# 物理数学|PHYS3011 Mathematical Physics UWA代写

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From the last equation, we get, by differentiation with respect to $\beta_{s}^{i}(t), i \geq 2$, and restricting the result to $\gamma$ (i.e., putting $t=t_{0}$ ), the equation
$$\sum_{k=2}^{\operatorname{dim}{R} M} \Gamma{(j k)}^{i}(\gamma(s))\left[x^{k}(\gamma(s))-f^{k}(g(\xi))\right]=0$$
for $i \geq 1, j \geq 2$ and every $\gamma(s)$. Hence
$$\Gamma_{(j k)}^{i}(\gamma(s))=0 \quad \text { for } i \geq 1, j, k \geq 2 \text {, and } s \in J_{U^{*}}^{\prime}$$
Moreover, by construction
$$0=\left.\nabla_{\dot{\gamma}} E_{i}^{\prime}\right|{\gamma(s)}=\dot{\gamma}^{j}(s) \nabla{E_{j}^{\prime}} E_{i}^{\prime}=\left.\dot{\gamma}^{j}(s) \Gamma^{k}{ }{i j}(\gamma(s)) E{k}^{\prime}\right|_{\gamma(s)}$$

## PHYS3011 COURSE NOTES ：

\begin{aligned} &x^{1}(q)=x^{1}(p)+\ln \left(1+y^{1}(q)\right) \ &x^{i}(q)=x^{i}(p)+y^{i}(q) \quad \text { for } i \geq 2 \end{aligned}
from which the Riemannian normal coordinates can be expressed as
\begin{aligned} &y^{1}(q)=\exp \left(x^{1}(q)-x^{1}(p)\right)-1 \ &y^{i}(q)=x^{i}(q)-x^{i}(p) \quad \text { for } i \geq 2 . \end{aligned}

# 物理数学|PH40073 Mathematical physics代写

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Sometimes the determination of the gradient is straightforward. Given
$$f(x, y, z)=\frac{x y}{z},$$
we easily find
$$\frac{\partial f}{\partial x}=\frac{y}{z}, \quad \frac{\partial f}{\partial y}=\frac{x}{z}, \quad \frac{\partial f}{\partial z}=-\frac{x y}{z^{2}}$$
leading to $\nabla f=\frac{y}{z} \hat{\mathbf{e}}{x}+\frac{x}{z} \hat{\mathbf{e}}{y}-\frac{x y}{z^{2}} \hat{\mathbf{e}}_{z}$

## PH40073 COURSE NOTES ：

Dropping the factor $q / 4 \pi \varepsilon_{0}$, and taking
$$E_{x}=\frac{x}{\left(x^{2}+y^{2}+z^{2}\right)^{3 / 2}},$$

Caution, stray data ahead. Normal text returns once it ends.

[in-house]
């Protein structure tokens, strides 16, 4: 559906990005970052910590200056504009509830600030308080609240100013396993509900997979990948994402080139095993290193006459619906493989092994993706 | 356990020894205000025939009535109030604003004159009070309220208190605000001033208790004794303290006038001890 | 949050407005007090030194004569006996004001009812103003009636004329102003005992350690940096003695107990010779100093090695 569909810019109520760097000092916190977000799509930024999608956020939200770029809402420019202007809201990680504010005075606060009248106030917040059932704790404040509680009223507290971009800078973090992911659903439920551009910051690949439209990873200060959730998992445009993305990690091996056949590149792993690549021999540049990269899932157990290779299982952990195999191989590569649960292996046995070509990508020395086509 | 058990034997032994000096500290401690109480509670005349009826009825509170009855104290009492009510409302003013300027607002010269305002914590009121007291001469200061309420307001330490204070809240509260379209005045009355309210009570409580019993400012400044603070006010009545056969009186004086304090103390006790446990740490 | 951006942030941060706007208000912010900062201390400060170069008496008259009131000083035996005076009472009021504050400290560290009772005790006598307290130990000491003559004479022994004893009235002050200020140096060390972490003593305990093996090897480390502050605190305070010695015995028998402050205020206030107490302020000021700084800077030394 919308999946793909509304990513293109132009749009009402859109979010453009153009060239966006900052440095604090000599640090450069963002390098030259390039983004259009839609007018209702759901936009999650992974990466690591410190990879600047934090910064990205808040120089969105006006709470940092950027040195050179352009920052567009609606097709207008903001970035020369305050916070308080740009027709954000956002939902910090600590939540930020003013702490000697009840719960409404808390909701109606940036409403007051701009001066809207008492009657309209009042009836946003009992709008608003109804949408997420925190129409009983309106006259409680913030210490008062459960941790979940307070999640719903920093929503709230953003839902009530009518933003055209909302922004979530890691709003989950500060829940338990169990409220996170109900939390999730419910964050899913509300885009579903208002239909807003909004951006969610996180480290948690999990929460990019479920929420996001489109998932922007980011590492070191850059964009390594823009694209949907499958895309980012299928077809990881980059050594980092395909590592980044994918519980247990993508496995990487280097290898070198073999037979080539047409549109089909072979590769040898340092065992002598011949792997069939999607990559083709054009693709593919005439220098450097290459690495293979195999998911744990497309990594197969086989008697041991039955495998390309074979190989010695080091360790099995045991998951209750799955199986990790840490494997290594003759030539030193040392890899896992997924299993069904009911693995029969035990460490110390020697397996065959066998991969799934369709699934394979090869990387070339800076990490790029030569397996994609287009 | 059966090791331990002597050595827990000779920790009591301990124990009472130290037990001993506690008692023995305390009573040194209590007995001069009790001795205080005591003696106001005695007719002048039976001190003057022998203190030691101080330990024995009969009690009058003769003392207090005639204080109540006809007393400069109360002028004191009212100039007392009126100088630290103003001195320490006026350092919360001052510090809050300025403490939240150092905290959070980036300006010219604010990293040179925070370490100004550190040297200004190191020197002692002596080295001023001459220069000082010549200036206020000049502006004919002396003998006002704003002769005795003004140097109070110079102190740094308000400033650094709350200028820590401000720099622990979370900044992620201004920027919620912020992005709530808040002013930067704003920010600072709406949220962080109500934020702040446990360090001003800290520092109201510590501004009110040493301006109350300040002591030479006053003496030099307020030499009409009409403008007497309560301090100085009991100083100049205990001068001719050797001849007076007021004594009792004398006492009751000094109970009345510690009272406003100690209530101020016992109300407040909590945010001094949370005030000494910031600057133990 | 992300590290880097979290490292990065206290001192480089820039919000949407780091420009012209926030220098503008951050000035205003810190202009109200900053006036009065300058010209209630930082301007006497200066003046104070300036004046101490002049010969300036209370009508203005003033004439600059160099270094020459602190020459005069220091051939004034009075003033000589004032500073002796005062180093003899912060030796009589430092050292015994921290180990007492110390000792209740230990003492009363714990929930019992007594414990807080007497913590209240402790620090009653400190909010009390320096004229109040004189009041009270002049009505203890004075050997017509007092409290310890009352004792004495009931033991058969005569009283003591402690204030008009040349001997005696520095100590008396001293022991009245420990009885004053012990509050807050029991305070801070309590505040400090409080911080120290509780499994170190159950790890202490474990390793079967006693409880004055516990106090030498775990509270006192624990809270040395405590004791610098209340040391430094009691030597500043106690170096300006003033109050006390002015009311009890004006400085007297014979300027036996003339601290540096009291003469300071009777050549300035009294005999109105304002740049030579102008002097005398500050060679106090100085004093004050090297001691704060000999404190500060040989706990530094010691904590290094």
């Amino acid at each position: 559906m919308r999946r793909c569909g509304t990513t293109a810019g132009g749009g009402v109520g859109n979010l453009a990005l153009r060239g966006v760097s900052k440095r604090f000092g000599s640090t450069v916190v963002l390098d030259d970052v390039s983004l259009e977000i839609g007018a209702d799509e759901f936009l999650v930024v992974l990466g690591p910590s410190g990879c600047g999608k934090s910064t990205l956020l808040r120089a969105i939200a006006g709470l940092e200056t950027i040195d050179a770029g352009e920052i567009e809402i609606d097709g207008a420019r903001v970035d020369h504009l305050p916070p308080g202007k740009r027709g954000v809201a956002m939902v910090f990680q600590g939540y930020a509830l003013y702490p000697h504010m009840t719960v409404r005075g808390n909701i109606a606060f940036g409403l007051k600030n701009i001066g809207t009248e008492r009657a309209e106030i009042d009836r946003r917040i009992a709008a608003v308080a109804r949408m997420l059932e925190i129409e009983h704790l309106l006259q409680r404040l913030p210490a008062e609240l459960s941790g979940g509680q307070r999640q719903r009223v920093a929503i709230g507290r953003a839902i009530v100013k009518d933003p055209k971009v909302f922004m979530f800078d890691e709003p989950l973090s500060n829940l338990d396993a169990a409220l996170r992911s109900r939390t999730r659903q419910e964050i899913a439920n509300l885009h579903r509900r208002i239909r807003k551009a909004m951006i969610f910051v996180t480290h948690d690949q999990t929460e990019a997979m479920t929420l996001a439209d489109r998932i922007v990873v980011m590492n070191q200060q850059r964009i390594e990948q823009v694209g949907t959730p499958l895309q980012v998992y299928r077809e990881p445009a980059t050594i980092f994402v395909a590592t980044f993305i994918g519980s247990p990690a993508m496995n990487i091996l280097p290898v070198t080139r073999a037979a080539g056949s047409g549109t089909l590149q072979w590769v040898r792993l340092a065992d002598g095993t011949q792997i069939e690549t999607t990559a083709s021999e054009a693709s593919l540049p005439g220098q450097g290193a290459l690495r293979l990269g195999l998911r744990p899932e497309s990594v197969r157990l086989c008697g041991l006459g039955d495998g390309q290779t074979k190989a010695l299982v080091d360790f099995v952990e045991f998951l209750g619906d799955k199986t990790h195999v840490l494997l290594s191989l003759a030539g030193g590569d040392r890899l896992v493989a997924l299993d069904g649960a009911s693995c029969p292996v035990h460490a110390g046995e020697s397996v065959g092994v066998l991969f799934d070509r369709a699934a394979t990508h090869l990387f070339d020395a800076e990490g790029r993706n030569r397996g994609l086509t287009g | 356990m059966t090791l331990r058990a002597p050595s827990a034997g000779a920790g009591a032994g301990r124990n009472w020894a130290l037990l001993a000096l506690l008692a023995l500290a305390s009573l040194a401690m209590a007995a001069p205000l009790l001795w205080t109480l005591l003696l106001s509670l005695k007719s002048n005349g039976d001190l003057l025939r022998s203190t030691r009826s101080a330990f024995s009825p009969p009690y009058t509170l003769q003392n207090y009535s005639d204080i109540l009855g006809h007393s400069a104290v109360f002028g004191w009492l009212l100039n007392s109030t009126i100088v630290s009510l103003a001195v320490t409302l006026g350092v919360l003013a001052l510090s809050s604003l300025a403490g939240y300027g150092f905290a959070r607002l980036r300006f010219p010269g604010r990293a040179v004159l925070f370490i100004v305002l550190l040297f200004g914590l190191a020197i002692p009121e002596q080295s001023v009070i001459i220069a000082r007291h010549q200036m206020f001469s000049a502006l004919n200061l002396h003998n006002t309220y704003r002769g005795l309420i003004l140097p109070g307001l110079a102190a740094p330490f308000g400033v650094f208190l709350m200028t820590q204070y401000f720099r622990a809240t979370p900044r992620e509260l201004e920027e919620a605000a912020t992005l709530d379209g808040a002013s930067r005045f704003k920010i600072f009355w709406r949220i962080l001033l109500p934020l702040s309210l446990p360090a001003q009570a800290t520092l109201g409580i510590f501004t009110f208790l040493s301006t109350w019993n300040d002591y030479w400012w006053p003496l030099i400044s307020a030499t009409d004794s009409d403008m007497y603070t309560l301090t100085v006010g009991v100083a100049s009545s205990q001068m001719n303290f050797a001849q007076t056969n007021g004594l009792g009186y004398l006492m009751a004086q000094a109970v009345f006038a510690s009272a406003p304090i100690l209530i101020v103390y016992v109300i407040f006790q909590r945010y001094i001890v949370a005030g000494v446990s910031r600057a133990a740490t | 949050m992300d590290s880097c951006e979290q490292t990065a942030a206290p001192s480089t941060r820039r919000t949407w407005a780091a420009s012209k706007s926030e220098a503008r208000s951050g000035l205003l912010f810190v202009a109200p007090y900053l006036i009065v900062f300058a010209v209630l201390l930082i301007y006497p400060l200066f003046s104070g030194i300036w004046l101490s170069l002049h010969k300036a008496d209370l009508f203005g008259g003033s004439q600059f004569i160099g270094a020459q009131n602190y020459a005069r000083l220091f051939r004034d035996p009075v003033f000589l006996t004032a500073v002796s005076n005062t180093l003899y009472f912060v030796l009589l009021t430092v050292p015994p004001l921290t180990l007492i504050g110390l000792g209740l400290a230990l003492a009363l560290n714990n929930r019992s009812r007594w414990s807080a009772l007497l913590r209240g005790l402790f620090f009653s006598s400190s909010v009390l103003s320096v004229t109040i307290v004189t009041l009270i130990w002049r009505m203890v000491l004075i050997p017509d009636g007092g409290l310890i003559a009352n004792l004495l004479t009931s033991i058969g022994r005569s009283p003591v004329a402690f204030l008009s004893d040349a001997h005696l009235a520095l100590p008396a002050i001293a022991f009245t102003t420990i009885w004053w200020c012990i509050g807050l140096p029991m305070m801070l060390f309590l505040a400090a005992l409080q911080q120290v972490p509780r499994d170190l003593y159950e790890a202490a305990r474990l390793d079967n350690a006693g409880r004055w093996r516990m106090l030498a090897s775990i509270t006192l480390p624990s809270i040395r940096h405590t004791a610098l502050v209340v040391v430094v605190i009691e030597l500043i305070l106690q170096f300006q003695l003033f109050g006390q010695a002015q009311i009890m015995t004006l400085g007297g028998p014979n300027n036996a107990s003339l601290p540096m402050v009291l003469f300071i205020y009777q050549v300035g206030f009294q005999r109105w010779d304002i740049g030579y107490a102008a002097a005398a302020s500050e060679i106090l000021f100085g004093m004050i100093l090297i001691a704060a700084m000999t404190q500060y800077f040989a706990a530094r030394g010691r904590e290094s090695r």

we get
$$\frac{\partial E_{x}}{\partial x}=\frac{1}{r^{3}}-\frac{3}{2} \frac{2 x^{2}}{r^{5}}=\frac{r^{2}-3 x^{2}}{r^{5}}$$
Adding to this the analogous expressions for $\partial E_{y} / \partial y$ and $\partial E_{z} / \partial z$, we get
$$\nabla \cdot \mathbf{E}=\frac{r^{2}-3 x^{2}}{r^{5}}+\frac{r^{2}-3 y^{2}}{r^{5}}+\frac{r^{2}-3 z^{2}}{r^{5}}=0 .$$

# 数学物理 Mathematical Physics MATHS5073_1 /MATHS4107_1

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Now approaching this problem using vector notation, we note that the torque about the fulcrum due to $F_{1}$ is $\tau_{1}=r_{1} \times F_{1}$. Here $r_{1}$ is a vector from the fulcrum to the point of application of $\mathbf{F}{1}$, and $$\tau{1}=\mathbf{r}{1} \times \mathbf{F}{1}=r_{1} F_{1} \sin \theta_{1} \hat{\mathbf{n}}=d_{1} F_{1} \hat{\mathbf{n}}$$
where $\hat{\mathbf{n}}$ is a unit vector normal to, and out of the plane of the figure. A similar analysis of the torque $\tau_{2}$ reveals that it is
$$\tau_{2}=\mathbf{r}{2} \times \mathbf{F}{2}=-r_{2} F_{2} \sin \theta_{2} \hat{\mathbf{n}}=-d_{2} F_{2} \hat{\mathbf{n}}$$
the minus sign occurring because $\hat{\mathbf{n}}$ has the same meaning as before but this torque is directed into the plane of the figure. We now observe that $\theta_{2}=\pi-\theta_{1}$, and therefore $\sin \theta_{2}=\sin \theta_{1}$. At equilibrium the sum of these torques is zero.

## MATHS5073_1 /MATHS4107_1 COURSE NOTES ：

Sometimes the determination of the gradient is straightforward. Given
$$f(x, y, z)=\frac{x y}{z}$$
we easily find
$$\frac{\partial f}{\partial x}=\frac{y}{z}, \quad \frac{\partial f}{\partial y}=\frac{x}{z}, \quad \frac{\partial f}{\partial z}=-\frac{x y}{z^{2}}$$
leading to $\nabla f=\frac{y}{z} \hat{\mathbf{e}}{x}+\frac{x}{z} \hat{\mathbf{e}}{y}-\frac{x y}{z^{2}} \hat{\mathbf{e}}_{z}$